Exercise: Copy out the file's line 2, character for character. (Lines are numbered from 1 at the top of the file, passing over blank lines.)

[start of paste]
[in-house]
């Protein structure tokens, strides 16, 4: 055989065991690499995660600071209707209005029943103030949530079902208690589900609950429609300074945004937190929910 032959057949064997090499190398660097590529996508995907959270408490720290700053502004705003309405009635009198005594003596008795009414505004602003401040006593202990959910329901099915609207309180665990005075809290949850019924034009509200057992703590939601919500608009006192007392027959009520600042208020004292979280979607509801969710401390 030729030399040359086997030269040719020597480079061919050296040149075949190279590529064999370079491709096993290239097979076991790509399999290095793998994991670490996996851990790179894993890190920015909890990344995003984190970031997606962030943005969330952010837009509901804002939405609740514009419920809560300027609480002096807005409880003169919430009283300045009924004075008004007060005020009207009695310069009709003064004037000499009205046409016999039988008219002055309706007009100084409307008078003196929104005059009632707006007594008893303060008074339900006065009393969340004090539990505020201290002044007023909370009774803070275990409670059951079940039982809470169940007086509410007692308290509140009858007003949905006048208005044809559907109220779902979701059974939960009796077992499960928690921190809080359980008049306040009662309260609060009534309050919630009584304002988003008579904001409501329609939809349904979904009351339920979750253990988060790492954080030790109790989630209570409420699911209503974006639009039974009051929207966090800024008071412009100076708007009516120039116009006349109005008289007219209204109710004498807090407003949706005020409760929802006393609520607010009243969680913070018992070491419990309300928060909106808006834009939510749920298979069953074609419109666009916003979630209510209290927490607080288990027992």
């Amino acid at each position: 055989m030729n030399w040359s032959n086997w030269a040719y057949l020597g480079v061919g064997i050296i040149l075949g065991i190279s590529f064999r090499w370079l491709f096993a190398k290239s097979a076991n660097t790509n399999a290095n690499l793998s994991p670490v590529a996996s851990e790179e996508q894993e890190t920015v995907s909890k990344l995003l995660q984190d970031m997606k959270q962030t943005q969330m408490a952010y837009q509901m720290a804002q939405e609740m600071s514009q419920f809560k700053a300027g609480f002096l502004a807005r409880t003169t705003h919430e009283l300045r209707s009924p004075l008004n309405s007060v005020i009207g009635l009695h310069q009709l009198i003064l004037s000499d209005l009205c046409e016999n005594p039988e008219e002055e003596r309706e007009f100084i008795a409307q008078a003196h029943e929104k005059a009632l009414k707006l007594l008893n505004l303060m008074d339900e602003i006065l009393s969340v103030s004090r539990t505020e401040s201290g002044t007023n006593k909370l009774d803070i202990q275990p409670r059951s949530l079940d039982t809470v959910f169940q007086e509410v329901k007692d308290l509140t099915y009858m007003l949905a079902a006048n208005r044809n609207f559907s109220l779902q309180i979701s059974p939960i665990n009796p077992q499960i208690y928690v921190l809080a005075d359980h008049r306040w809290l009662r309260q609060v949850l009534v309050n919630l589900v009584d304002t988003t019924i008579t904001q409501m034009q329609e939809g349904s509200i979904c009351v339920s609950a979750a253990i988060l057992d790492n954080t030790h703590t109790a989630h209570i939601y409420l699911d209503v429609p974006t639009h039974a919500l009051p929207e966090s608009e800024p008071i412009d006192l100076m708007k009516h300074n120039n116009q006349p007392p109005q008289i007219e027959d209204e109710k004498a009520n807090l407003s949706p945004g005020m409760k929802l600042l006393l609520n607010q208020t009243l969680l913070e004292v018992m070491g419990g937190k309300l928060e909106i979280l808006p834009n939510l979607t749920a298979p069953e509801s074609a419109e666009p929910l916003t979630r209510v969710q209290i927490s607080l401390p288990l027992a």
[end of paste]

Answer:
């Protein structure tokens, strides 16, 4: 055989065991690499995660600071209707209005029943103030949530079902208690589900609950429609300074945004937190929910 032959057949064997090499190398660097590529996508995907959270408490720290700053502004705003309405009635009198005594003596008795009414505004602003401040006593202990959910329901099915609207309180665990005075809290949850019924034009509200057992703590939601919500608009006192007392027959009520600042208020004292979280979607509801969710401390 030729030399040359086997030269040719020597480079061919050296040149075949190279590529064999370079491709096993290239097979076991790509399999290095793998994991670490996996851990790179894993890190920015909890990344995003984190970031997606962030943005969330952010837009509901804002939405609740514009419920809560300027609480002096807005409880003169919430009283300045009924004075008004007060005020009207009695310069009709003064004037000499009205046409016999039988008219002055309706007009100084409307008078003196929104005059009632707006007594008893303060008074339900006065009393969340004090539990505020201290002044007023909370009774803070275990409670059951079940039982809470169940007086509410007692308290509140009858007003949905006048208005044809559907109220779902979701059974939960009796077992499960928690921190809080359980008049306040009662309260609060009534309050919630009584304002988003008579904001409501329609939809349904979904009351339920979750253990988060790492954080030790109790989630209570409420699911209503974006639009039974009051929207966090800024008071412009100076708007009516120039116009006349109005008289007219209204109710004498807090407003949706005020409760929802006393609520607010009243969680913070018992070491419990309300928060909106808006834009939510749920298979069953074609419109666009916003979630209510209290927490607080288990027992």